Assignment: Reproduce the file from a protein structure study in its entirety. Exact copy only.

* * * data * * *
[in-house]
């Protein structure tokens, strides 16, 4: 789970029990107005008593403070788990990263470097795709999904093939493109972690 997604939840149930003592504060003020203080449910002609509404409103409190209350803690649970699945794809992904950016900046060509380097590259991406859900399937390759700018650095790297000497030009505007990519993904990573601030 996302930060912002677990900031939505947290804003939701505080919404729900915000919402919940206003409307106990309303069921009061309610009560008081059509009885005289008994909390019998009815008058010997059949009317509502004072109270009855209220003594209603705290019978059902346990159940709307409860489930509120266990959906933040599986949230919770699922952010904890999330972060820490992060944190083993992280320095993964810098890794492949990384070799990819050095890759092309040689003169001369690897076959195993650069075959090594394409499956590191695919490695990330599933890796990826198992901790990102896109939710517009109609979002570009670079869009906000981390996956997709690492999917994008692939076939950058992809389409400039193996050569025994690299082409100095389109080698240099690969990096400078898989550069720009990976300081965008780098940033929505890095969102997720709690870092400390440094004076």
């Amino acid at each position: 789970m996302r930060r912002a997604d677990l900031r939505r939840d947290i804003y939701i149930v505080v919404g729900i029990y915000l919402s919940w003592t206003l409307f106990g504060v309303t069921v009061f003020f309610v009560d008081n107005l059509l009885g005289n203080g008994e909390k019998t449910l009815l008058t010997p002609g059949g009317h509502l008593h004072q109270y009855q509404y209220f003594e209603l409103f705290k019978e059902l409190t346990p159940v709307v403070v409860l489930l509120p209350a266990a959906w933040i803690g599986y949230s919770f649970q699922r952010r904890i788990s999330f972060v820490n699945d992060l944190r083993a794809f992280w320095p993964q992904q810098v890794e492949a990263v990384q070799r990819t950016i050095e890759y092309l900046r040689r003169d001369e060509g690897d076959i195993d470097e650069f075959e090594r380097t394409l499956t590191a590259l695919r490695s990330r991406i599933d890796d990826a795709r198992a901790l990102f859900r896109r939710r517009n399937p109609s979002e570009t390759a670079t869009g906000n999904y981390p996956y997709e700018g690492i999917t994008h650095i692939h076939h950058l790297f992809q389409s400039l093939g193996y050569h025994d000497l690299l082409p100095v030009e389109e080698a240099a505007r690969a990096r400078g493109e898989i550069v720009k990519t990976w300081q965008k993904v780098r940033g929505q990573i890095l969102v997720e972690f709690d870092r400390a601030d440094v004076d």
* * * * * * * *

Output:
[in-house]
């Protein structure tokens, strides 16, 4: 789970029990107005008593403070788990990263470097795709999904093939493109972690 997604939840149930003592504060003020203080449910002609509404409103409190209350803690649970699945794809992904950016900046060509380097590259991406859900399937390759700018650095790297000497030009505007990519993904990573601030 996302930060912002677990900031939505947290804003939701505080919404729900915000919402919940206003409307106990309303069921009061309610009560008081059509009885005289008994909390019998009815008058010997059949009317509502004072109270009855209220003594209603705290019978059902346990159940709307409860489930509120266990959906933040599986949230919770699922952010904890999330972060820490992060944190083993992280320095993964810098890794492949990384070799990819050095890759092309040689003169001369690897076959195993650069075959090594394409499956590191695919490695990330599933890796990826198992901790990102896109939710517009109609979002570009670079869009906000981390996956997709690492999917994008692939076939950058992809389409400039193996050569025994690299082409100095389109080698240099690969990096400078898989550069720009990976300081965008780098940033929505890095969102997720709690870092400390440094004076």
């Amino acid at each position: 789970m996302r930060r912002a997604d677990l900031r939505r939840d947290i804003y939701i149930v505080v919404g729900i029990y915000l919402s919940w003592t206003l409307f106990g504060v309303t069921v009061f003020f309610v009560d008081n107005l059509l009885g005289n203080g008994e909390k019998t449910l009815l008058t010997p002609g059949g009317h509502l008593h004072q109270y009855q509404y209220f003594e209603l409103f705290k019978e059902l409190t346990p159940v709307v403070v409860l489930l509120p209350a266990a959906w933040i803690g599986y949230s919770f649970q699922r952010r904890i788990s999330f972060v820490n699945d992060l944190r083993a794809f992280w320095p993964q992904q810098v890794e492949a990263v990384q070799r990819t950016i050095e890759y092309l900046r040689r003169d001369e060509g690897d076959i195993d470097e650069f075959e090594r380097t394409l499956t590191a590259l695919r490695s990330r991406i599933d890796d990826a795709r198992a901790l990102f859900r896109r939710r517009n399937p109609s979002e570009t390759a670079t869009g906000n999904y981390p996956y997709e700018g690492i999917t994008h650095i692939h076939h950058l790297f992809q389409s400039l093939g193996y050569h025994d000497l690299l082409p100095v030009e389109e080698a240099a505007r690969a990096r400078g493109e898989i550069v720009k990519t990976w300081q965008k993904v780098r940033g929505q990573i890095l969102v997720e972690f709690d870092r400390a601030d440094v004076d």